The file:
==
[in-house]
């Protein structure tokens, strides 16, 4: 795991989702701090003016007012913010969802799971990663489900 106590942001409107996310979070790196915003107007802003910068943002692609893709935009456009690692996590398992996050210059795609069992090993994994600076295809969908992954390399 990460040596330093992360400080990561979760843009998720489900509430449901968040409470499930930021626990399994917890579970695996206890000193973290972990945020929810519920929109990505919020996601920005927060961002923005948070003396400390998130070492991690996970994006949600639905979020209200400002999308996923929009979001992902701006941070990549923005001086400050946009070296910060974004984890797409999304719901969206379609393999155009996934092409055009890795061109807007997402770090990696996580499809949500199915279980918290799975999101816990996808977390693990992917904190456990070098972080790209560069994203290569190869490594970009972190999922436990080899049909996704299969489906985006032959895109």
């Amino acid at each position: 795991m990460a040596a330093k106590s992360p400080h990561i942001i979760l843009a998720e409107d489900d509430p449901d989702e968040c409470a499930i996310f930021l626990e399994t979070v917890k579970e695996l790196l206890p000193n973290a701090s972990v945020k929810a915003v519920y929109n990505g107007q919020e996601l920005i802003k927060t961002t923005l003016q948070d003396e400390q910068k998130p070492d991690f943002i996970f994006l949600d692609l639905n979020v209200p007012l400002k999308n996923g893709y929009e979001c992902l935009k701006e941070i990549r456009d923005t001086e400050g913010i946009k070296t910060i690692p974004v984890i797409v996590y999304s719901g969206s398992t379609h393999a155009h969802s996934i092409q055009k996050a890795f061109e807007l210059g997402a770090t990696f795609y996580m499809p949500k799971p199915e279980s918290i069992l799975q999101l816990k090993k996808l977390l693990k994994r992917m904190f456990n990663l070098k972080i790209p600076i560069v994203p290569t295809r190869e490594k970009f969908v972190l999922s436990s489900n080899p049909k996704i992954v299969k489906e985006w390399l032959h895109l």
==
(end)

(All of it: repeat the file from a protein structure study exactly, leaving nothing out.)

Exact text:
[in-house]
């Protein structure tokens, strides 16, 4: 795991989702701090003016007012913010969802799971990663489900 106590942001409107996310979070790196915003107007802003910068943002692609893709935009456009690692996590398992996050210059795609069992090993994994600076295809969908992954390399 990460040596330093992360400080990561979760843009998720489900509430449901968040409470499930930021626990399994917890579970695996206890000193973290972990945020929810519920929109990505919020996601920005927060961002923005948070003396400390998130070492991690996970994006949600639905979020209200400002999308996923929009979001992902701006941070990549923005001086400050946009070296910060974004984890797409999304719901969206379609393999155009996934092409055009890795061109807007997402770090990696996580499809949500199915279980918290799975999101816990996808977390693990992917904190456990070098972080790209560069994203290569190869490594970009972190999922436990080899049909996704299969489906985006032959895109």
């Amino acid at each position: 795991m990460a040596a330093k106590s992360p400080h990561i942001i979760l843009a998720e409107d489900d509430p449901d989702e968040c409470a499930i996310f930021l626990e399994t979070v917890k579970e695996l790196l206890p000193n973290a701090s972990v945020k929810a915003v519920y929109n990505g107007q919020e996601l920005i802003k927060t961002t923005l003016q948070d003396e400390q910068k998130p070492d991690f943002i996970f994006l949600d692609l639905n979020v209200p007012l400002k999308n996923g893709y929009e979001c992902l935009k701006e941070i990549r456009d923005t001086e400050g913010i946009k070296t910060i690692p974004v984890i797409v996590y999304s719901g969206s398992t379609h393999a155009h969802s996934i092409q055009k996050a890795f061109e807007l210059g997402a770090t990696f795609y996580m499809p949500k799971p199915e279980s918290i069992l799975q999101l816990k090993k996808l977390l693990k994994r992917m904190f456990n990663l070098k972080i790209p600076i560069v994203p290569t295809r190869e490594k970009f969908v972190l999922s436990s489900n080899p049909k996704i992954v299969k489906e985006w390399l032959h895109l």